'Fever': a new buddy system HBO film has action and it has sex appeal

TV REVIEW

May 10, 1991|By David Zurawik | David Zurawik,Sun Television Critic

"Fever," on HBO, is just about the perfect cable film. If you like action, it's four-star entertainment. It offers a new twist on "buddy" films. And it has a couple of hot sex scenes thrown in for good measure.

Sam Neill gets top billing, but it's really Armand Assante's movie. Assante plays Ray Wellman, a convict just released from prison, who wants to go straight and find a new life with his old girlfriend, Lacy (Marcia Gay Harden). She's found a new life already, though, with lawyer Elliott Mandel (Neill). Wellman believes he can win her back.

Wellman is the kind of guy parents dread their daughters finding. sexy and experienced in ways nice viewers won't even want to know about. In the opening sequences, he's hot enough to melt whatever you've got in the freezer.

Assante is a talented enough actor to make Wellman believable as an aging street hood. He has an impatience in his walk and a fighter's energy in his body even when he's standing still. You believe Wellman has been a very bad boy in his time -- although now he's trying to go straight.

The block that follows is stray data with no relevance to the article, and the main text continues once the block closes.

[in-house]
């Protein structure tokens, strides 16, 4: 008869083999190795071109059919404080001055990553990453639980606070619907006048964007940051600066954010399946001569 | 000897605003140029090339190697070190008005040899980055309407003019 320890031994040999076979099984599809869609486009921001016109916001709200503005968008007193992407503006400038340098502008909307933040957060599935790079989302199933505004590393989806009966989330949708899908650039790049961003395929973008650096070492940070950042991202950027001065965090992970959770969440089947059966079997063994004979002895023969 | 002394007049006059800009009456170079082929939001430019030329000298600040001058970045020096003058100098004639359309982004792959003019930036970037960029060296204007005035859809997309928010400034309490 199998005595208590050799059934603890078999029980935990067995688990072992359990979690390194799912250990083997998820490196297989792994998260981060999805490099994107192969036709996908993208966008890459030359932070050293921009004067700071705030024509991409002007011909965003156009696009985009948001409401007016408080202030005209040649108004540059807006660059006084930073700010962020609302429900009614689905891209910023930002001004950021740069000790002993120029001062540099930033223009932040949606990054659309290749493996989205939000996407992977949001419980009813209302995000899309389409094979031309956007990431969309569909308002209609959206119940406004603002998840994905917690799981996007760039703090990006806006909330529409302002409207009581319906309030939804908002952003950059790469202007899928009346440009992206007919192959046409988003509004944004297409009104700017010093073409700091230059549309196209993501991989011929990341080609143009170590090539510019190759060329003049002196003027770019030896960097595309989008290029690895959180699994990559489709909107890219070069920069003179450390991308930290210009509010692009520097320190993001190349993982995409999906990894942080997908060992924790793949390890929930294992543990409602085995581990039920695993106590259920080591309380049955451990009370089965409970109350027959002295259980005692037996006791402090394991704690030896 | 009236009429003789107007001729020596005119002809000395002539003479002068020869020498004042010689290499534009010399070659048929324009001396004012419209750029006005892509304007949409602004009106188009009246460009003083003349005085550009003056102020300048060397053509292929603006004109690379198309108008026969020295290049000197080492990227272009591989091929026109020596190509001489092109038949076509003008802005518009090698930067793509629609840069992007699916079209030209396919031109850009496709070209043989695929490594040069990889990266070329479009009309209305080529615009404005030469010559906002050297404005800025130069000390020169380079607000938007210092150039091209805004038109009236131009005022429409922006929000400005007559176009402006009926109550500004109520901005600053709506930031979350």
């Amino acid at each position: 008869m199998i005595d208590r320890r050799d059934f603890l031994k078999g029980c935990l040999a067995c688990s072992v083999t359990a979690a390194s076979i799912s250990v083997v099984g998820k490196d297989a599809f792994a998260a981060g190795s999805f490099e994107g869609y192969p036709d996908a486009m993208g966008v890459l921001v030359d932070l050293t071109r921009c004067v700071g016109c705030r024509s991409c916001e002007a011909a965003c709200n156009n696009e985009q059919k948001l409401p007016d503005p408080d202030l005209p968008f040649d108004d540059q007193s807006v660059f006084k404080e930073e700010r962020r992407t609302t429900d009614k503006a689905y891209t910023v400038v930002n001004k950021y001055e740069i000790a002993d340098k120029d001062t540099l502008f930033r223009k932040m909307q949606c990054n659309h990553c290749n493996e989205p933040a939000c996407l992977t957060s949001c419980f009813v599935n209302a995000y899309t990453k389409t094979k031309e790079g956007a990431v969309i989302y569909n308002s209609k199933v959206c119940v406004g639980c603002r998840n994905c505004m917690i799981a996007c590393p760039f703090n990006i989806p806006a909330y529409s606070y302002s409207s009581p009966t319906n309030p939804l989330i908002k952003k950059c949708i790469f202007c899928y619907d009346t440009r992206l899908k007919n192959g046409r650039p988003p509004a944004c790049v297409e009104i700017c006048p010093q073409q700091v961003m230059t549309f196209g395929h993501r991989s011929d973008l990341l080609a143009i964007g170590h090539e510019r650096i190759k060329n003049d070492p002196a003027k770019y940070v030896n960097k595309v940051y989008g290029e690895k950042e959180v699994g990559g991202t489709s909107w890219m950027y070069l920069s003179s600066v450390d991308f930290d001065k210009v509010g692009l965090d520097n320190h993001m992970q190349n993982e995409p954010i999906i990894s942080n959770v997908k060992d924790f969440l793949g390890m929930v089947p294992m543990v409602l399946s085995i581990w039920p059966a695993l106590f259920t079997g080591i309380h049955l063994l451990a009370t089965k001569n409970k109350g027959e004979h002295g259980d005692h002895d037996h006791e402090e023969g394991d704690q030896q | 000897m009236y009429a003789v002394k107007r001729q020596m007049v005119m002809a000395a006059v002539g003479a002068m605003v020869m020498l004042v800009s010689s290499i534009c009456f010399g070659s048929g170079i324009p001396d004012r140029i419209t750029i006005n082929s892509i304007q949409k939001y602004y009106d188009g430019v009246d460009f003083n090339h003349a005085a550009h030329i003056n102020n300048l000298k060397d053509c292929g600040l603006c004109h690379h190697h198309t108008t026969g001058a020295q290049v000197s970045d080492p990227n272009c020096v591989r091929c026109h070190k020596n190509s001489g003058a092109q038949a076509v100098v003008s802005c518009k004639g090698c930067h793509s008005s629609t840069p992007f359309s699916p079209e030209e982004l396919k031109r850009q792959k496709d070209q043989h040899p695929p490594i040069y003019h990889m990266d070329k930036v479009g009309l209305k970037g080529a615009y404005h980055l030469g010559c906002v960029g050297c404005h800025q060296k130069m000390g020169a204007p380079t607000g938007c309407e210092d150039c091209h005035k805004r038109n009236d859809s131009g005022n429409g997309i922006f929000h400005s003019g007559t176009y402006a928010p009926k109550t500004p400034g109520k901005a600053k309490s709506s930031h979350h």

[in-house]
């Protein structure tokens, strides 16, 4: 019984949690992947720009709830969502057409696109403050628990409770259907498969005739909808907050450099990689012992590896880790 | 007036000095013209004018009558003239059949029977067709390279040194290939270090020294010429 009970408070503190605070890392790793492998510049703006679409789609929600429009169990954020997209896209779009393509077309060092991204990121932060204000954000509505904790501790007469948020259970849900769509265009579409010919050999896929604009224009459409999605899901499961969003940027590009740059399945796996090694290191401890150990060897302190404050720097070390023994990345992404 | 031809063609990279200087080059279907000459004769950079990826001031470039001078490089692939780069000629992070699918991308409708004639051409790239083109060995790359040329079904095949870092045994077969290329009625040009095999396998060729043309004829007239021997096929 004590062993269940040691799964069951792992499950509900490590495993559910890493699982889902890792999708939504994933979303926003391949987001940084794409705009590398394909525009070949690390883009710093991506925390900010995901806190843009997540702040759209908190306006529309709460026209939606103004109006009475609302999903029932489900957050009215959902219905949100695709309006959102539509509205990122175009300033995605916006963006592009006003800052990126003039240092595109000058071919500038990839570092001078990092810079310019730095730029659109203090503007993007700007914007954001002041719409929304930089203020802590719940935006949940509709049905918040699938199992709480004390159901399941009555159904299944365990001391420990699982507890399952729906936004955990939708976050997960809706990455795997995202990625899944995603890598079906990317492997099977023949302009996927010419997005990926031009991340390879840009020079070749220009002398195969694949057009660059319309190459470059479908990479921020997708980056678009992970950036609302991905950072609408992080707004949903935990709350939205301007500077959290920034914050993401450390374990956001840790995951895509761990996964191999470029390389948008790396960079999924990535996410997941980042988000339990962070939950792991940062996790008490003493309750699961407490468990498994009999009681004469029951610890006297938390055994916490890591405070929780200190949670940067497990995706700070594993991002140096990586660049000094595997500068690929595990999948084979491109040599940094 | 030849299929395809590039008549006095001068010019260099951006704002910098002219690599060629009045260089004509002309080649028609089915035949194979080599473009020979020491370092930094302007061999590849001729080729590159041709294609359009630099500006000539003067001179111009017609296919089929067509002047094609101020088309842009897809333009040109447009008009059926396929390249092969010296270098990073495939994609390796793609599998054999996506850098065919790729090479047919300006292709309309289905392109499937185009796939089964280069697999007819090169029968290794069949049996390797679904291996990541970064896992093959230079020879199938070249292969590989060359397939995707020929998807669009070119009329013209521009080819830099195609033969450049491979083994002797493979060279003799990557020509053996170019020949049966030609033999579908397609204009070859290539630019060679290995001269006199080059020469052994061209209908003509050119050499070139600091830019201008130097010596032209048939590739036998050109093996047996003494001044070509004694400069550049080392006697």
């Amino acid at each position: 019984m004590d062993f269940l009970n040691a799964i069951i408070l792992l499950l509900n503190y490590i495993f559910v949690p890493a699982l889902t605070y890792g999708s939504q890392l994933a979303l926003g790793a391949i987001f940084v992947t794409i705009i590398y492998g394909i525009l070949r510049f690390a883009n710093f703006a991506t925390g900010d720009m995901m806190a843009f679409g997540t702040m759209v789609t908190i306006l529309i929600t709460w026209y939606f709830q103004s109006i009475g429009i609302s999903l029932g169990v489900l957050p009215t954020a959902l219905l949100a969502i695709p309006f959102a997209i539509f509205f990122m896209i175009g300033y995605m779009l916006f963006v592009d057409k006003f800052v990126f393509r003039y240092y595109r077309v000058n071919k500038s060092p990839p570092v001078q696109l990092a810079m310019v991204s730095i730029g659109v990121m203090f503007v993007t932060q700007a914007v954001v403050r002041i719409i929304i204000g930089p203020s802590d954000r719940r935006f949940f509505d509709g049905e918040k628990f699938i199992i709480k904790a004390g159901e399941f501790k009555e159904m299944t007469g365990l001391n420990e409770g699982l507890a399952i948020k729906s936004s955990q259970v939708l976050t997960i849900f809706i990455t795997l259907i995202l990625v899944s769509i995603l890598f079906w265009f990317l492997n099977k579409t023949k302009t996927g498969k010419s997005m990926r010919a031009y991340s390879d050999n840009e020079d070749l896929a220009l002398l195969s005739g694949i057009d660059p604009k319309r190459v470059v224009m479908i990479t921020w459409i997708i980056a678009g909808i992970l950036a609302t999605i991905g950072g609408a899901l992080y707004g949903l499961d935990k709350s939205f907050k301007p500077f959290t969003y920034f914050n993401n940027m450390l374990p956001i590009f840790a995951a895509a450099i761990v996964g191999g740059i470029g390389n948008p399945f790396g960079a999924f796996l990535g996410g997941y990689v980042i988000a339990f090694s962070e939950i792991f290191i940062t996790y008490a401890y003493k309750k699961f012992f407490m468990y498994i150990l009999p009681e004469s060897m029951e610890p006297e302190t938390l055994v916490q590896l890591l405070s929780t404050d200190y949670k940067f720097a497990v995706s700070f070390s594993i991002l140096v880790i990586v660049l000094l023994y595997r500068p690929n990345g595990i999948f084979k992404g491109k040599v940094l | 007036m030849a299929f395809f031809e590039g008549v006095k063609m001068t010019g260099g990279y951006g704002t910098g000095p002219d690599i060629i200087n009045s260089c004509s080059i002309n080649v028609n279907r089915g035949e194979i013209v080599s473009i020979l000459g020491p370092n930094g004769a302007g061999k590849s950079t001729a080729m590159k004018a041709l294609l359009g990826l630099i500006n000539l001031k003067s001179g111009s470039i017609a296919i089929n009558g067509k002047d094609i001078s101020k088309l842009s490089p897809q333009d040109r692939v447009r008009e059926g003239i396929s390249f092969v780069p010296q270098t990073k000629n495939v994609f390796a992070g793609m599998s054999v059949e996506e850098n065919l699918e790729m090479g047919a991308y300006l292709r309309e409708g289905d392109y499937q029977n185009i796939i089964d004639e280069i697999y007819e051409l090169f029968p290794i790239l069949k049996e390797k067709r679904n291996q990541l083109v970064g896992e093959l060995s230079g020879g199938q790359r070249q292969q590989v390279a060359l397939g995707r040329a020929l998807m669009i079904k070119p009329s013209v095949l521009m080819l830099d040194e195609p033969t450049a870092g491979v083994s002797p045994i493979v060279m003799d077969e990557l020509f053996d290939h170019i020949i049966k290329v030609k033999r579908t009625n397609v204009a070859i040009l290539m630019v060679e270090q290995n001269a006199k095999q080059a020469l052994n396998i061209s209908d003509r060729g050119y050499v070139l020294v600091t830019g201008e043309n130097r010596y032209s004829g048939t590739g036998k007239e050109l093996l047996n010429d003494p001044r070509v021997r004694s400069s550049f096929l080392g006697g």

Neill is Neill, at his most effective and charming when he's not saying a word. He doesn't say a lot in "Fever." As Mandel, he's a straight-laced, good-hearted type who is head over heels in love with Lacy. Mandel does not back away from the feeling or try to hide behind his professional demeanor. "Fever" resists such easy, one-dimensional depictions at almost every turn.

But this is just the set-up for the action, which involves another convict bent on revenge against Wellman. This con is named the Junkman, and he's played mean and ugly by Joe Spano. The Junkman, who is still in prison, arranges for friends on the outside to kidnap Lacy.

The Junkman knows Wellman is obsessed with Lacy. What he doesn't know is that Mandel has a fair-sized obsession for her, too. The rivals, Wellman and Mandel, become an unlikely pair of buddies dodging and darting around Los Angeles as they follow the Junkman's orders in hopes of getting Lacy back.

One of the things "Fever" is about is a law-abiding man taking a sawed-off shotgun and realizing he is capable of killing. It's also about an ex-con watching that happen and understanding how a man can be seduced by the feel of holding a gun and the sense of power firing a gun conveys.

The strength of a movie like this usually is not its dialogue. But this movie does just about everything well. You have to smile at Wellman's line to Lacy when he meets her again after being released from prison: "The past ain't dead. It ain't even past."

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